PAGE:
and where he said it – in Germany, where neo-Nazi expressions are banned and with very good reason. We now look forward to Mr Kerry’s denunciations of those in America (such as his predecessor, Hillary Clinton) who protest that disobliging references to Islam should be suppressed as ‘Islamophobia’.

Then there’s Chuck Hagel, now confirmed as Secretary for Defence thanks to brain-dead or spineless Republicans who failed to block his appointment.

This despite Hagel’s opposition to sanctions against Iran; his refusal to call Iran’s Republican Guards or Hezbollah terrorist organisations; his animus towards Israel and his claim that the ‘Jewish lobby intimidates a lot of people up here’; his questionable comments about homosexuals and his stunningly inept and incompetent performance at his confirmation hearing, where he first said

‘I support the president’s strong position on containment’

And then, after being handed a note, wittered:

‘If I said that, I meant to say that obviously, his position on containment, we don’t have a position on containment.’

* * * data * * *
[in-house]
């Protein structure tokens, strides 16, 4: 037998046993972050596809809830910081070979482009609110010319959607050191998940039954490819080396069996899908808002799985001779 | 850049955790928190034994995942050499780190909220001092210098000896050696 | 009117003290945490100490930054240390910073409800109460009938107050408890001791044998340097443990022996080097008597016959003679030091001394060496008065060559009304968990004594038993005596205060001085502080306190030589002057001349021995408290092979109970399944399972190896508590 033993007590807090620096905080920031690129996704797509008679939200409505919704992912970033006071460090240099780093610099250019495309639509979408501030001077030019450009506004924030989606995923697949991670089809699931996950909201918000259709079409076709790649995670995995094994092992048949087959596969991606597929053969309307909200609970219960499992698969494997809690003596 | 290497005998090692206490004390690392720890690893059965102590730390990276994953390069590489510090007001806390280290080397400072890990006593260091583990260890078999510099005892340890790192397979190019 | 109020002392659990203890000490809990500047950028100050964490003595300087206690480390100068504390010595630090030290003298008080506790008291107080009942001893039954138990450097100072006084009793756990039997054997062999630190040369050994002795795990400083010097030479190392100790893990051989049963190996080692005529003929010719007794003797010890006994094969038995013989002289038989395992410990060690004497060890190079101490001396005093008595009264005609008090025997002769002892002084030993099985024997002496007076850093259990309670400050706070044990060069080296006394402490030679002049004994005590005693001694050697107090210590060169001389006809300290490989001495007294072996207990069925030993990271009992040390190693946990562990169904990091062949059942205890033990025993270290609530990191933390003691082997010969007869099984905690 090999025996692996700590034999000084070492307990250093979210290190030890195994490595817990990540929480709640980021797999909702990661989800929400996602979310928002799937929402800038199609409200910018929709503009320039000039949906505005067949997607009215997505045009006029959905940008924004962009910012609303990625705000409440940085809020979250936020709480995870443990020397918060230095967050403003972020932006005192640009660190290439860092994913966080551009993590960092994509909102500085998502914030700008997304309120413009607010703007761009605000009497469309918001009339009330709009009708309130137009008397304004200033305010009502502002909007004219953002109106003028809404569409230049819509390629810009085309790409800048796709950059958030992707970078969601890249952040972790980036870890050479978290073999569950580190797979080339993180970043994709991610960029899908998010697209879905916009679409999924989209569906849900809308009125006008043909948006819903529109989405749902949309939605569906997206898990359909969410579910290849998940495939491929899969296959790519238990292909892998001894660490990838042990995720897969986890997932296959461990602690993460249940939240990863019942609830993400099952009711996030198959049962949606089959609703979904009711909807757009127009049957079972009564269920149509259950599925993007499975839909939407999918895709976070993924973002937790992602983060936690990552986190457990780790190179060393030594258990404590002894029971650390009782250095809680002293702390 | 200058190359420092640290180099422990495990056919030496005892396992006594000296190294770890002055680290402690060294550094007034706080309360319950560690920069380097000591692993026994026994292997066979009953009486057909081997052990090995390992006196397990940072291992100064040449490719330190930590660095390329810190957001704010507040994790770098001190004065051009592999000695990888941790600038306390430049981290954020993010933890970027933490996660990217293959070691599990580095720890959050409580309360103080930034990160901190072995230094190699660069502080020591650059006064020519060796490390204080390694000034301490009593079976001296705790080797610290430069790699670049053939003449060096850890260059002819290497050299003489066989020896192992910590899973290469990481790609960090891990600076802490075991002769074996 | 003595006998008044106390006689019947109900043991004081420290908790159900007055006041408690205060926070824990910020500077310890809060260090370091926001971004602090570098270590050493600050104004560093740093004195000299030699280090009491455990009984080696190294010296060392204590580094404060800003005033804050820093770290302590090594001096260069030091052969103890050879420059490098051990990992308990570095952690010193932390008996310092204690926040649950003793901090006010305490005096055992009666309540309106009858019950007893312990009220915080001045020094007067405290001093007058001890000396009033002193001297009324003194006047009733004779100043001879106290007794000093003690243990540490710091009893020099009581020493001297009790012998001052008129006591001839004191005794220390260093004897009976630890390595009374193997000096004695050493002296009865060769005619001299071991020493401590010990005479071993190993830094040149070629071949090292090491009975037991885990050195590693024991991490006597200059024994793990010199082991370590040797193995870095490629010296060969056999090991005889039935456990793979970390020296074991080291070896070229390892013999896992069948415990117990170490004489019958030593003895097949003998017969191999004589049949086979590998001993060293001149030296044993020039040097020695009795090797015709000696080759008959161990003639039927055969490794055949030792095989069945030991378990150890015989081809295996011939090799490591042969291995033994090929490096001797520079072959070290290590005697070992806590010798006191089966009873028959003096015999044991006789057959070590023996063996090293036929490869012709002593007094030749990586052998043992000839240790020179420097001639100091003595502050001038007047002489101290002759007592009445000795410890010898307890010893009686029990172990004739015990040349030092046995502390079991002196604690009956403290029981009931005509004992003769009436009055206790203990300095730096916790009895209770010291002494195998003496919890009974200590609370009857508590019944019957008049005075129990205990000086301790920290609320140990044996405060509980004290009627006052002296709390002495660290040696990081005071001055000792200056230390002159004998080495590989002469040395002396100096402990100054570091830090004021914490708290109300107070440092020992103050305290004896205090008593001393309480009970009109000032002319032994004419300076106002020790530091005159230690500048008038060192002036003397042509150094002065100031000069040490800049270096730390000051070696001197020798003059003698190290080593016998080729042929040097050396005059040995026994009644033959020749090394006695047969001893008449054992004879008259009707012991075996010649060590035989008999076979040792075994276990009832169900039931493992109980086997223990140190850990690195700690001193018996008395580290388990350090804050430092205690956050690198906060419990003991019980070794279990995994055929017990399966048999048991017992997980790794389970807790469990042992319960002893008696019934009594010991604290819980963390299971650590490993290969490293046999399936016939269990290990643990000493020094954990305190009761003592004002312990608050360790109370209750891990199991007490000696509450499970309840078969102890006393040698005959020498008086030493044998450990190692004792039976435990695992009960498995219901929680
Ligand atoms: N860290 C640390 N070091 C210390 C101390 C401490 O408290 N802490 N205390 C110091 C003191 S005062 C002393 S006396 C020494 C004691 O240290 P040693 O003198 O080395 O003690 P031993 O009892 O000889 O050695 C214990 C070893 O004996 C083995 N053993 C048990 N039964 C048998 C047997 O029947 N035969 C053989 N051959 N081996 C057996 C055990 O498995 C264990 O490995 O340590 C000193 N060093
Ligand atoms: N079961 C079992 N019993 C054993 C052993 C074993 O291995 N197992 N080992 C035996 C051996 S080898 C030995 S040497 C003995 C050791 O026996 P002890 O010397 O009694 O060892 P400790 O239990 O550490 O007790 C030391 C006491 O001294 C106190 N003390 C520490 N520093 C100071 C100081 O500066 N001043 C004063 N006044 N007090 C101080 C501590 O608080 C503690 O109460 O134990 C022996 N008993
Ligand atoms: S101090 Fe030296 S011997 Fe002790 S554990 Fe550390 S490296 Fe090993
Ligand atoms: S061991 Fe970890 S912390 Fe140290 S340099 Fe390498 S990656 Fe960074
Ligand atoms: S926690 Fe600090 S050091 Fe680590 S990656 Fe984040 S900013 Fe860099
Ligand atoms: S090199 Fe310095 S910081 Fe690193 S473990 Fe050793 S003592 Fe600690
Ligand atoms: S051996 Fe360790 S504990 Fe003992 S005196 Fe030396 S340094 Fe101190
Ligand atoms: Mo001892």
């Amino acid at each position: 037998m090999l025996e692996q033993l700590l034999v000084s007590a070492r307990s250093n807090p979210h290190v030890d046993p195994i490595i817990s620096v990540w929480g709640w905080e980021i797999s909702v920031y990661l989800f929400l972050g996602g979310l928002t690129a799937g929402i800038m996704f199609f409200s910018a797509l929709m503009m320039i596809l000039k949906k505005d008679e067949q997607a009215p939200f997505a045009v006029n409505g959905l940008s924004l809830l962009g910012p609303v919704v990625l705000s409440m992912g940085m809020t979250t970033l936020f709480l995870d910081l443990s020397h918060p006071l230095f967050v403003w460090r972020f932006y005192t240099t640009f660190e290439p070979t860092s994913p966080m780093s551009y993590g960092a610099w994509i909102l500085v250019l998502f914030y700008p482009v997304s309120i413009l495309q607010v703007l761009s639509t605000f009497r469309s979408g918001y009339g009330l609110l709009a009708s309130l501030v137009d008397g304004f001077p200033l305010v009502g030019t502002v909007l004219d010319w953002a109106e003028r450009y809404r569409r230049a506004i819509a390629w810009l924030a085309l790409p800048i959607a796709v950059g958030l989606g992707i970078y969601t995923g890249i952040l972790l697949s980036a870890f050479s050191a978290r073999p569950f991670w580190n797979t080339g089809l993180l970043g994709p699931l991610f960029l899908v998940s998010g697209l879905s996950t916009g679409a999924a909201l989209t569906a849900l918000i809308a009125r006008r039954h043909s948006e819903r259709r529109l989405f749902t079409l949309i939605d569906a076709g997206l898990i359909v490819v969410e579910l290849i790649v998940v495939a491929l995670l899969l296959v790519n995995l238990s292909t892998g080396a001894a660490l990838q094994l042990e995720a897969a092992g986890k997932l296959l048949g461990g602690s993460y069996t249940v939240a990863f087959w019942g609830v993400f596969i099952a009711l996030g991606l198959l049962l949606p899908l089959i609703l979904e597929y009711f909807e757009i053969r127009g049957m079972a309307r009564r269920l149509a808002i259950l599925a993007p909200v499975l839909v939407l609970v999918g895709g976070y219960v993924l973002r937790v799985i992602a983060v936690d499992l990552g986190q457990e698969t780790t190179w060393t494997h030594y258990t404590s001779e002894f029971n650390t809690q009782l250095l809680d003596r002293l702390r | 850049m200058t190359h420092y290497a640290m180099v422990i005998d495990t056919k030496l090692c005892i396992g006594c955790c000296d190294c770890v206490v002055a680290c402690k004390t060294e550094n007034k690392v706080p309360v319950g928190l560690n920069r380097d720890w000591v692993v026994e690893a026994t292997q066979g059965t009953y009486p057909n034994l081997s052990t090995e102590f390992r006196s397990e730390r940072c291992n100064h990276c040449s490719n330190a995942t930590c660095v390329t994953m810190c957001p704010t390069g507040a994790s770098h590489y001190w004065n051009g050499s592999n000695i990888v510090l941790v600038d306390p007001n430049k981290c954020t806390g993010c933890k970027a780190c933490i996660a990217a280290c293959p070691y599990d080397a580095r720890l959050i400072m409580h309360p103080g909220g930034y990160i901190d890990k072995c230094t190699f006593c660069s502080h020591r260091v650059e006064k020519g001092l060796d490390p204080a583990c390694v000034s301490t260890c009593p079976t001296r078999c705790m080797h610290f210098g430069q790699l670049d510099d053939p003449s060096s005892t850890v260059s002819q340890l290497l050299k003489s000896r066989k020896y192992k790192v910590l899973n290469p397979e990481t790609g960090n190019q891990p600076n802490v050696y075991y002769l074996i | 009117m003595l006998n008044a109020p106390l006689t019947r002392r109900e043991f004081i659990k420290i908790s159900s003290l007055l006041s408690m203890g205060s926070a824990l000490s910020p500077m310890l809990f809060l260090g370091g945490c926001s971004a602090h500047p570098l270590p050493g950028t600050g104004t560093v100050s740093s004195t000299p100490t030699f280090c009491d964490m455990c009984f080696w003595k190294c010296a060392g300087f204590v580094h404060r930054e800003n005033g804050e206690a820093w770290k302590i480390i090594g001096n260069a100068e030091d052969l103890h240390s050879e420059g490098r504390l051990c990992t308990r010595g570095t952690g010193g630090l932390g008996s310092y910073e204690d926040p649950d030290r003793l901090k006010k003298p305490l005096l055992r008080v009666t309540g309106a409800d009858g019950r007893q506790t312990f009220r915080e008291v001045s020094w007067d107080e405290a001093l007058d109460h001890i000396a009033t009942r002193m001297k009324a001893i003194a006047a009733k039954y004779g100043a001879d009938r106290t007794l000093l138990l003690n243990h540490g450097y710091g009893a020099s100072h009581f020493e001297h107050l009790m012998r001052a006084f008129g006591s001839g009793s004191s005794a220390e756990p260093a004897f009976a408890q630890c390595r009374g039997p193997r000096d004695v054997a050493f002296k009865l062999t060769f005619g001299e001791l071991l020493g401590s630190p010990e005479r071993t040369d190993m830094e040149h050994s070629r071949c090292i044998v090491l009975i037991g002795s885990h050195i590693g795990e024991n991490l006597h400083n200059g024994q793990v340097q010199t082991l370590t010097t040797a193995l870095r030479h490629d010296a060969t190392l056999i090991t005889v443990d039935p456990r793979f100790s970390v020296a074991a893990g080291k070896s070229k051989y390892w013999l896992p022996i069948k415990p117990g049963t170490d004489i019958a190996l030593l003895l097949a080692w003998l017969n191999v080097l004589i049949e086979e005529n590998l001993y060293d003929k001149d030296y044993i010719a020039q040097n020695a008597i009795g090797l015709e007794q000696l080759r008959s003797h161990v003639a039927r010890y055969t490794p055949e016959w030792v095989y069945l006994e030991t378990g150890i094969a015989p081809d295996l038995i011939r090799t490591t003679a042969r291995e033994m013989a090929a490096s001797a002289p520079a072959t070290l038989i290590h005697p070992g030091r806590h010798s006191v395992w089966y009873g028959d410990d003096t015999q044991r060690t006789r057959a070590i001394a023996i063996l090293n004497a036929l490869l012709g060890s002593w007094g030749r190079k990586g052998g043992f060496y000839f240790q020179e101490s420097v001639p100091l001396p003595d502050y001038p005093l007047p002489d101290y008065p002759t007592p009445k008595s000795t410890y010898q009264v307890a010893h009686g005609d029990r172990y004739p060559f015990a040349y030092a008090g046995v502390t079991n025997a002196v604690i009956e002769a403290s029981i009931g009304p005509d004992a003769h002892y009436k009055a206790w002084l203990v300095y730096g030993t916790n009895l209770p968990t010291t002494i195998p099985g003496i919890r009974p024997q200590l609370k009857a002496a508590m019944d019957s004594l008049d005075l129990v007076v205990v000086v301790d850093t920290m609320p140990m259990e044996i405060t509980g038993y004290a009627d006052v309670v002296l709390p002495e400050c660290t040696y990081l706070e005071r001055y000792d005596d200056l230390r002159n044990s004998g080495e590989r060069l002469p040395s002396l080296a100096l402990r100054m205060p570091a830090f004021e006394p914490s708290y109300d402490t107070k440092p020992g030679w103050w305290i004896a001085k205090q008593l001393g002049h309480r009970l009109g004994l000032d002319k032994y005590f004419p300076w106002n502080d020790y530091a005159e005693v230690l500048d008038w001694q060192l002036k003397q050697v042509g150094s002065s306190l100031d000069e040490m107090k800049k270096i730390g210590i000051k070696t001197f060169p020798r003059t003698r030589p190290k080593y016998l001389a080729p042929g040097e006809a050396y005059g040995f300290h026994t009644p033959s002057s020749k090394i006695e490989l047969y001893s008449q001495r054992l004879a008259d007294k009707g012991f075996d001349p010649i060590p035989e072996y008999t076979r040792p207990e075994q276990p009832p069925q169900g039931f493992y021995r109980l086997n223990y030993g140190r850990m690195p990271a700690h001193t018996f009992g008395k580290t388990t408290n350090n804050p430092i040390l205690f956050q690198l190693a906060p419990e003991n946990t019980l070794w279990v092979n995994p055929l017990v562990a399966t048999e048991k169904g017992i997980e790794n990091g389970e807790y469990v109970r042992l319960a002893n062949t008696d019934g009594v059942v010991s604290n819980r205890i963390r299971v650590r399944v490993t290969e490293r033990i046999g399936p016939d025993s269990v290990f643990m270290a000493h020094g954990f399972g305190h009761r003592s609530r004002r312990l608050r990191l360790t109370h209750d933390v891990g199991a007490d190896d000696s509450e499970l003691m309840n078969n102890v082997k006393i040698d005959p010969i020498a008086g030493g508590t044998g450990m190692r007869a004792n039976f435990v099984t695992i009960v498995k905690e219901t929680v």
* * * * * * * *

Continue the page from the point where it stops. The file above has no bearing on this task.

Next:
Would you even give a job reading the weather forecast to such a person?

Now it turns out that Hagel has also upset India by having suggested, in a previously unreleased 2011 speech, that India has ‘for many years’ sponsored terrorist activities against Pakistan in Afghanistan.

No wonder the Indians have responded in fury that his remarks were not grounded in reality, ‘paranoid’ and ‘over the top’.

Not so much a Defence Secretary, then, as an Offence Secretary – upsetting America’s allies and sucking up to its mortal enemies.

Kerry and Hagel – the Mutt and Jeff of the Obama administration.

And Iran, not surprisingly, is beating its chest in delight and racing towards building its genocide bomb.